Archaeological Discovery To Change History of Music

Who invented music? This integral part of humanity, without which we can’t imagine our lives, has been a part of us for what seems forever. And yet, there must have been a time of silence before those first notes.

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flute
The Divje Babe instrument is a flute made of a cave bear bone that dates back some 60,000 years, making it the oldest musical instrument ever found. Photo: Tomaž Lauko, © National Museum of Slovenia

Dinosaurs couldn’t create music, and neither can any other animal. Humans developed it. But how and when? The answer is still a mystery to us. Many have been trying to discover its origins.  It happens every so often that something new brings us closer. Sometimes, a discovery may revolutionize what we thought we knew. One such revelation occurred in 1995 when the Divje Babe flute was discovered in Slovenia.

Prehistoric flute: discovery for the ages

We now know that music emerged in the Middle Palaeolithic era. We can assume that the first “musical instrument” was singing, though it is naturally impossible to prove. What archaeology can prove, however, is the existence and appearance of early instruments before the discovery of the Divje Babe flute, the first known instrument dated back to about 40,000 years ago and originated in communities of modern humans.

Much changed after the Divje Babe flute emerged; the origins of musical instruments were pushed further back in time. The Divje Babe instrument is a flute made of a cave bear bone, with four holes carved. Initial speculations suggested these might have been made by a carnivore. But the precision of the shape of the holes, as well as their positioning, made the scientists dig further.

Music is an act that can only exist alive, and it seems to be able to connect us through time better than most other things we can discover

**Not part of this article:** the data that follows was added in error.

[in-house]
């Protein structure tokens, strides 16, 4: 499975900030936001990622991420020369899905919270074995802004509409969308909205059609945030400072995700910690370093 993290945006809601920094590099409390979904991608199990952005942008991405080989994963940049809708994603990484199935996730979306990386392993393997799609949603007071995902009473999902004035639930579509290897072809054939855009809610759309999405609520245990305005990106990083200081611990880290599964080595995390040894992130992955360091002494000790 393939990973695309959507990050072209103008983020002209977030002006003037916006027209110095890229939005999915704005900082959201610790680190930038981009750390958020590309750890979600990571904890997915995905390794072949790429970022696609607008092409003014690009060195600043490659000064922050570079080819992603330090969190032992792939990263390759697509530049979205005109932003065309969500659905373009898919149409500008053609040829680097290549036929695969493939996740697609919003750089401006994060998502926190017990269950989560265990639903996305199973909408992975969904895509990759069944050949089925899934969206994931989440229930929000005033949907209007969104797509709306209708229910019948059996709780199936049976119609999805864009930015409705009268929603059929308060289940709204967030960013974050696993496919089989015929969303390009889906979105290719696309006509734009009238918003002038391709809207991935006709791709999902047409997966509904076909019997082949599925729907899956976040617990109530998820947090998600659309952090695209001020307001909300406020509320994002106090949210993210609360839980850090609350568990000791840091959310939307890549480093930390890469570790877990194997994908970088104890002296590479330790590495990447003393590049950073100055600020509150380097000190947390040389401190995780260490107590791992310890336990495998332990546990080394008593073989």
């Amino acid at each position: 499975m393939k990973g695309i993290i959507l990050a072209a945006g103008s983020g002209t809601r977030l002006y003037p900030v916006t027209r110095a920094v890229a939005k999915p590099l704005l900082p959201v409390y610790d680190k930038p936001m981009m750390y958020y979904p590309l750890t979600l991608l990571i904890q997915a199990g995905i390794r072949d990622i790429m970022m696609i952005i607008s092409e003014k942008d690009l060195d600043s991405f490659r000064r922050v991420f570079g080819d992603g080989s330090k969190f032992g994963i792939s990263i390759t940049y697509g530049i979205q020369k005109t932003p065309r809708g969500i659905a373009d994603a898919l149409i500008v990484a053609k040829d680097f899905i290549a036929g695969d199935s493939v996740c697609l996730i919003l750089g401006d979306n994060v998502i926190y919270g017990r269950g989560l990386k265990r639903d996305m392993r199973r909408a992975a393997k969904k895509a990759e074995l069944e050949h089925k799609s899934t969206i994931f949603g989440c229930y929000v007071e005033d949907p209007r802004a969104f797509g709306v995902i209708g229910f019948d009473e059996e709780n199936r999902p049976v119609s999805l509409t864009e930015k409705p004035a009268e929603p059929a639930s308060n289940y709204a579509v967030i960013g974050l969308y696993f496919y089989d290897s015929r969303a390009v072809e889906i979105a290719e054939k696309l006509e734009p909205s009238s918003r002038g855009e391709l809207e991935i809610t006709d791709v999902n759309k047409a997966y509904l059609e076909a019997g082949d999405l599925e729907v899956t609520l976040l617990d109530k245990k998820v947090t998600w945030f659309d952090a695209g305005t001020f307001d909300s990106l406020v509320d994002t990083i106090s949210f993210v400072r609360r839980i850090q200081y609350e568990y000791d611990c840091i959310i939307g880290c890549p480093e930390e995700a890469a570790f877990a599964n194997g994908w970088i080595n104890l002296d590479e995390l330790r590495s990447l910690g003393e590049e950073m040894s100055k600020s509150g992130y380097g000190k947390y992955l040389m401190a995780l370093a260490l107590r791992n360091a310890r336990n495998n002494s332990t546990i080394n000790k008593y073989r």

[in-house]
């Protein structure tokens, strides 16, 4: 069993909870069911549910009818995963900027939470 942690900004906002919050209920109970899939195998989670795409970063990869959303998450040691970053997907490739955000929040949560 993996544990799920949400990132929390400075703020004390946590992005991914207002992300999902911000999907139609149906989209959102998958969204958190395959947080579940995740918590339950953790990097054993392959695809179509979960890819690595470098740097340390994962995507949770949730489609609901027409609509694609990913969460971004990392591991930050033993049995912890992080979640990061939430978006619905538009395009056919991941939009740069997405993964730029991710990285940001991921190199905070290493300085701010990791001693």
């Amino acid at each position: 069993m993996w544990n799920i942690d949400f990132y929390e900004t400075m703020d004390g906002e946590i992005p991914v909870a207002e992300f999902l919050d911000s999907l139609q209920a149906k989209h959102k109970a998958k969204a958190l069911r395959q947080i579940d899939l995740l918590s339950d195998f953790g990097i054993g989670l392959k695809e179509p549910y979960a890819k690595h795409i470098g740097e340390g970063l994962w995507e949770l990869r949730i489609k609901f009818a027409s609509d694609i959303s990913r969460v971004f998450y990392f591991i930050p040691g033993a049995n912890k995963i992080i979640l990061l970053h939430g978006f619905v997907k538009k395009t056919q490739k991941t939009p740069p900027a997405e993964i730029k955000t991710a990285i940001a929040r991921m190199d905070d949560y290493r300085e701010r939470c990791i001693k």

They conducted many practical experiments,  thanks to which they were even able to prove that the instrument was made for a right-handed musician. Their studies confirmed the discovery of the oldest known instrument, which now dates back to about 60,000 years ago.

Still, perhaps even more critical than the flute’s age was its creator. The cave of Divje Babe near Cerkno, Slovenia, is situated on a steep slope above the small river of Idrijca and has been one of the richest archaeological sites with hundreds of prehistoric findings related to the Neanderthals. They were attracted to this place for tens of thousands of years.

Making music, Neanderthal-style

What this means is that it was the Neanderthal who made the flute about 20,000 years before modern humans. This mind-boggling fact completely changed the image of the Neanderthals we held before the discovery. It transformed the Neanderthals from primitive, non-intelligent, almost animalistic wild beings into genuinely spiritual beings, cognitively competent, capable of thought, creating art, and indeed – writing music. In fact,  the flute allows the musician to play as many as three and a half octaves, which means you could play most of our classics!

Ljuben Dimkaroski
Ljuben Dimkaroski playing his replica of the original flute. Photo: Tomaž Lauko, © National Museum of Slovenia

This fact was proven by the late Slovene-Macedonian musician and sculptor Ljuben Dimkaroski, who played on his flute replica that he funnily nicknamed “tidldibab.” With his tidldibab, he became something of a master of prehistoric sound. He wanted to make it possible for everyone to experience this forgotten sound, which led him to give many performances and record albums.

Divje Babe Neanderthal festival

He was also driven to prove just how sophisticated this flute was, presenting the possibilities it offers to many professional and popular circles. He did that by performing during different events and meeting all over Europe, playing anything from Bach to modern musicians, but also presenting original compositions written for the flute itself, including in the capacity of a solo instrument for a symphonic orchestra.

And this is how the sound of the Neanderthal flute has finally seen the light of day again, after tens of thousands of years of waiting. It is unbelievable how modern science, research, innovation, and talent can bring us closer to our ancestors whose times are getting ever more distant in history than ours. Music is an act that can only exist alive, and it seems to be able to connect us through time better than most other things we can discover. Hopefully, our descendants in the far-away future will also be able to know us through our music.

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